My main point though is that it’s disappointing how little comparative thinking there is whether in economic journalism, or in national politics and policy-making. Wouldn’t it be encouraging if you sometimes found the population (or at the least, the intellectual class) of one state, using the success of policies in the other state, to argue for better policy back home. ‘Hey, how come Ghana is attracting so many repatriates and why can’t we do the same?’ ‘Hey, how come Ivorians have a steady currency and power supply and we don’t?’

Posted in Economics | 1 Comment

Headwinds ahead

I’m lucky enough to have institutional access to Africa Confidential, and the latest edition of the newsletter makes for rather depressing reading. Economic headwinds ahead for Africa include a strong dollar, greater competition for the attention of western investors, troubles in China, devaluing African currencies, falling commodity prices, low oil prices, little set-aside for a rainy day… It all seems like a puncture in the inflating Africa Rising narrative.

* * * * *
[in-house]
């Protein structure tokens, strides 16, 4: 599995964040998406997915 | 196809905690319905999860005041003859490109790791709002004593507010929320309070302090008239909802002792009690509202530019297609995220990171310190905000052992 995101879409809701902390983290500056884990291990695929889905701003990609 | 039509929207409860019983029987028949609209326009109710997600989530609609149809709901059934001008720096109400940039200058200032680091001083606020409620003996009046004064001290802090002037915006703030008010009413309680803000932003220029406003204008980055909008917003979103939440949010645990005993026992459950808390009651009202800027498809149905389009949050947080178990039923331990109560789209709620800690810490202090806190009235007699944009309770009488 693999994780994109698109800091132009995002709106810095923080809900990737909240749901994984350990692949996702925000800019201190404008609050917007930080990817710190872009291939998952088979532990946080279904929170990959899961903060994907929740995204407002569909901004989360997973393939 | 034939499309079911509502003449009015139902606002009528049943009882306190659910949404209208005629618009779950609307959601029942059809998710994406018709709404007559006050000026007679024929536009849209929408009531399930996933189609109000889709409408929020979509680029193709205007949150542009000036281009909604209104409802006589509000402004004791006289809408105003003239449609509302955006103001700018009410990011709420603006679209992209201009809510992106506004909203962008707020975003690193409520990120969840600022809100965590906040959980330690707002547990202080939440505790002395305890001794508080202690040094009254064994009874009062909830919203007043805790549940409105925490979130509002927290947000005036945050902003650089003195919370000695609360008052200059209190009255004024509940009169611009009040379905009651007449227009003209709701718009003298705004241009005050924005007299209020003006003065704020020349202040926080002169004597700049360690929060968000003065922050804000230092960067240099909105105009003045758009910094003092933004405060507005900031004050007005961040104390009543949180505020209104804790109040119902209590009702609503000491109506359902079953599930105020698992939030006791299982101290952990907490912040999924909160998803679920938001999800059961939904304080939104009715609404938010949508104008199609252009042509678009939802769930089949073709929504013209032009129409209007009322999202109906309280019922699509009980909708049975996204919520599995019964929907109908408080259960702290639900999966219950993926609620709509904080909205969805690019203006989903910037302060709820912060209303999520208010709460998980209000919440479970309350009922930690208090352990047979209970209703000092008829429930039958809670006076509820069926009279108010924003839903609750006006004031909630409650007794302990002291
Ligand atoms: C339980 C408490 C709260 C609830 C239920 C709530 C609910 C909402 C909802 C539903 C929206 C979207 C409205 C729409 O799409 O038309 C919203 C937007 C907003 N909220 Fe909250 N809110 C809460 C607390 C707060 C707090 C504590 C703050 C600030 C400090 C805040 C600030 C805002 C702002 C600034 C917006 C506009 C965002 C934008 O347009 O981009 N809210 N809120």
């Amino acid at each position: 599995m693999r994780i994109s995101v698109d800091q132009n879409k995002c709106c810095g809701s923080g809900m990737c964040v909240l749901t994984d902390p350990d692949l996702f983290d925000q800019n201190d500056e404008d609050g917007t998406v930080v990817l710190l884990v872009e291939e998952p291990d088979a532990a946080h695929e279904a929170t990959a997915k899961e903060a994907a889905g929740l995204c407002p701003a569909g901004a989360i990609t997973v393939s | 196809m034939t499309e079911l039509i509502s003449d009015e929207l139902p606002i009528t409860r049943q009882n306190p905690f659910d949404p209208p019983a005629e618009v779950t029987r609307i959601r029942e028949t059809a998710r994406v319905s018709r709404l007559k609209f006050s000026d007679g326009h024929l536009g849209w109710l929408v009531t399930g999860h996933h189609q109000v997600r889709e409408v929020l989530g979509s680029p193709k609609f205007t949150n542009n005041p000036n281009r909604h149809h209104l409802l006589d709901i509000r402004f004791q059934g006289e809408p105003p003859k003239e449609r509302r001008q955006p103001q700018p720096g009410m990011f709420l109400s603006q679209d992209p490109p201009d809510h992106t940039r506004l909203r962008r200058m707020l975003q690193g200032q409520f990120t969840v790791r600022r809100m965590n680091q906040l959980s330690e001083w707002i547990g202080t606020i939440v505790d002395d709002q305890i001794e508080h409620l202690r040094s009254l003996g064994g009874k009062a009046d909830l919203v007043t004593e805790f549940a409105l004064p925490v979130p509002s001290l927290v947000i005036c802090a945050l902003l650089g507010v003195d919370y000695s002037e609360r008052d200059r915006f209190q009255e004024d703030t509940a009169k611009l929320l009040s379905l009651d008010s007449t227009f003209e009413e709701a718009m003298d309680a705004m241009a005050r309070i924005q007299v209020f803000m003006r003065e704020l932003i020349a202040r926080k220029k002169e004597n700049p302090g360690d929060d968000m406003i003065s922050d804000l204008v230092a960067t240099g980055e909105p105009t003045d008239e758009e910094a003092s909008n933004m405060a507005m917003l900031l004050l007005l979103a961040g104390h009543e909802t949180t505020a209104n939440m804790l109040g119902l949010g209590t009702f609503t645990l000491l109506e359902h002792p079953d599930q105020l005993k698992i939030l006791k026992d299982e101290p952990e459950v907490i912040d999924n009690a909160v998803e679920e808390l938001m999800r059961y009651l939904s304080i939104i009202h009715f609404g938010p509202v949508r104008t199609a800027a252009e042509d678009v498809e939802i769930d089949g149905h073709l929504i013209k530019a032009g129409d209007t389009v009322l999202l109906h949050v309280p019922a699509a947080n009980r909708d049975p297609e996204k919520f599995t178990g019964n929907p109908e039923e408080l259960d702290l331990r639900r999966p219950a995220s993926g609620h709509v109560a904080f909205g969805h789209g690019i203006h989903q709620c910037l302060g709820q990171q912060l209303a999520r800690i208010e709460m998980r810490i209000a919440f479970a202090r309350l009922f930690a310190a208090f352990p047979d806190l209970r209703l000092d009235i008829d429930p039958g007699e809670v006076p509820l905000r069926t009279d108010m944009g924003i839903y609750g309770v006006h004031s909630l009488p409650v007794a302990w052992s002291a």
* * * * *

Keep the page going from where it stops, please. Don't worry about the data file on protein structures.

According to AC, there are few shining lights on the horizon for the continent’s economies. Nevertheless from an Ivorian perspective, the country looks among the best positioned to at least stay afloat in this difficult upcoming period. Whether having well performing commodities (cocoa and coffee), little dependence on oil, a reasonable control of the wage bill, the third best economic growth in 2015, and having a stable currency…things do at least seem better than average, even if the overall global economic winds look less than favourable. Interestingly, AC even cited Cote d’Ivoire as having one of the highest value exports to other African countries, second only to South Africa (much of it probably refined oil products from the SIR).